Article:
But, bringing production back online now that the ice has cleared is a minor event compared to the major asset swap recently agreed to by some of the block's partners. Shell and Marathon have signed a non-binding letter of intent in which Shell will take Marathon's 37.5% interest in the $10 billion Sakhalin Energy Investment Company and additionally provide upstream and LNG services to the group. In exchange, Marathon will take Shell's 28% interest in the Foinaven Field, West of Shetlands in the North Sea, and a 3.5% overriding royalty on 100% of the production from eight blocks in the Gulf of Mexico, including the Ursa Field.

The agreement is expected to be officially signed in September and Shell will takeover Marathon's operations in the fourth quarter.

With all members in place, the partners plan to begin the next stage of development, which will deal with the gas, primarily from the other field on the block, Lunskoye. The group plans to obtain a sales contract for the gas from the field. It is speculated that Shell is targeting the revitalized Asian gas market for export and it was the main impetus for the deal with Marathon. A feasibility study is presently underway analyzing the transport of gas from Sakhalin to the Asian market.

Furthermore, by the end of the year, the company plans to begin the front-end engineering and design phase. This will include additional platforms on the Piltun and Lunskoye fields, and onshore processing plant in the north of Sakhalin Island, pipelines to ice-free harbors in the south of the island, and LNG plant and oil and LNG terminals in the south of the island. The group is targeting initial production for 2005. Additionally, the group plans to complete two appraisal wells this year on the Piltun-Astokhskoye Field.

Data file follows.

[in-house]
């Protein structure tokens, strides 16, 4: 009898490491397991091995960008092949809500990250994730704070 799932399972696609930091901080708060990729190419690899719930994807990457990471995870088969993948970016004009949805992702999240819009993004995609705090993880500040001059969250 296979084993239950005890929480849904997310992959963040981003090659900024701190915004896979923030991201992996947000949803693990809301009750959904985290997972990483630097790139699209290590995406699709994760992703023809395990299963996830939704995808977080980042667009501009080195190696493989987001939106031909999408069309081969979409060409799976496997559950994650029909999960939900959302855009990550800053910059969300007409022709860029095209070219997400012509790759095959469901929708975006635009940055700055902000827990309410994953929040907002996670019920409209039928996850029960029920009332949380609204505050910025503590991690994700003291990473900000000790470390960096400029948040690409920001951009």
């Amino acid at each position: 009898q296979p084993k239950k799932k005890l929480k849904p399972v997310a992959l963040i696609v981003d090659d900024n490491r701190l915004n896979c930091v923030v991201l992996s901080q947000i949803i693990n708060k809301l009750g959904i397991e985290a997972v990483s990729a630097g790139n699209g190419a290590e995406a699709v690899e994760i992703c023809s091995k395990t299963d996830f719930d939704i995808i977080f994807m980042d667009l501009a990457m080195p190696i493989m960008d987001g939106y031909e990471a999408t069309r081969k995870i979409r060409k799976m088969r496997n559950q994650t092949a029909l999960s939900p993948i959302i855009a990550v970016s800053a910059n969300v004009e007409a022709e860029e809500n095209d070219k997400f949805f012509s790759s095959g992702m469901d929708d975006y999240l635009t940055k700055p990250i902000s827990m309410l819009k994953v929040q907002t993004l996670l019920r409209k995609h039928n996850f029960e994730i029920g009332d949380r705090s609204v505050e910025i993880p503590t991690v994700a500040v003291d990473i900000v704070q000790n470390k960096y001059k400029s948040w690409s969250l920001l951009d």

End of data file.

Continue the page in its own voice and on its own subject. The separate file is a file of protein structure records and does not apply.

Sakhalin III depths

Sakhalin III is the most stalled of any of the blocks. Sakhalin III is managed by the PegaStar consortium, consisting of Texaco, ExxonMobil, Sakhalinmoneftegaz, and Rosneft. Sakhalin III is unique from the other blocks in that it is the only area with an exploration play.

The main target is the Kirinsky Block, which covers some 7,000 sq km and holds one gas discovery - Kirin. The companies plan to target the undrilled South Kirinskaya prospect. South Kirin-skaya is thought to be predominantly oil, with reserves estimated to be up to 3.3 billion bbl, making it the largest oilfield discovered on the Sakhalin shelf. But, the companies estimate that if gas exists, it could hold up to 34.3 tcf recoverable.

As far as development, the companies estimate that due to the greater water depths in Sakhalin III, compared to I and II, up to 300 meters, the design would be different than that in the other blocks. The two possible plans include an ice-resistant steel structure or gravity-based concrete platform constructed at a local yard. The other plan is a possible subsea tie-back to an onshore processing facility or a floating production, storage, and offloading vessel or FSO.

While the prospects are hot, drilling has been stalled due to approval of the production sharing agreement (PSA) by the Russian government. However, in May of last year, a List Law was enacted for the block, which authorized the government to conclude the PSA. This law also covered the Exxon-run East Odoptinsky and Ayyashskiy blocks in the north of Sakhalin III.

Russian President Vladimir Putin and the Russian Parliament have recently approved legislation for PSAs aimed at encouraging more foreign investment. This could mean that approval of the PSA is just a few months away, with drilling underway by the end of the year.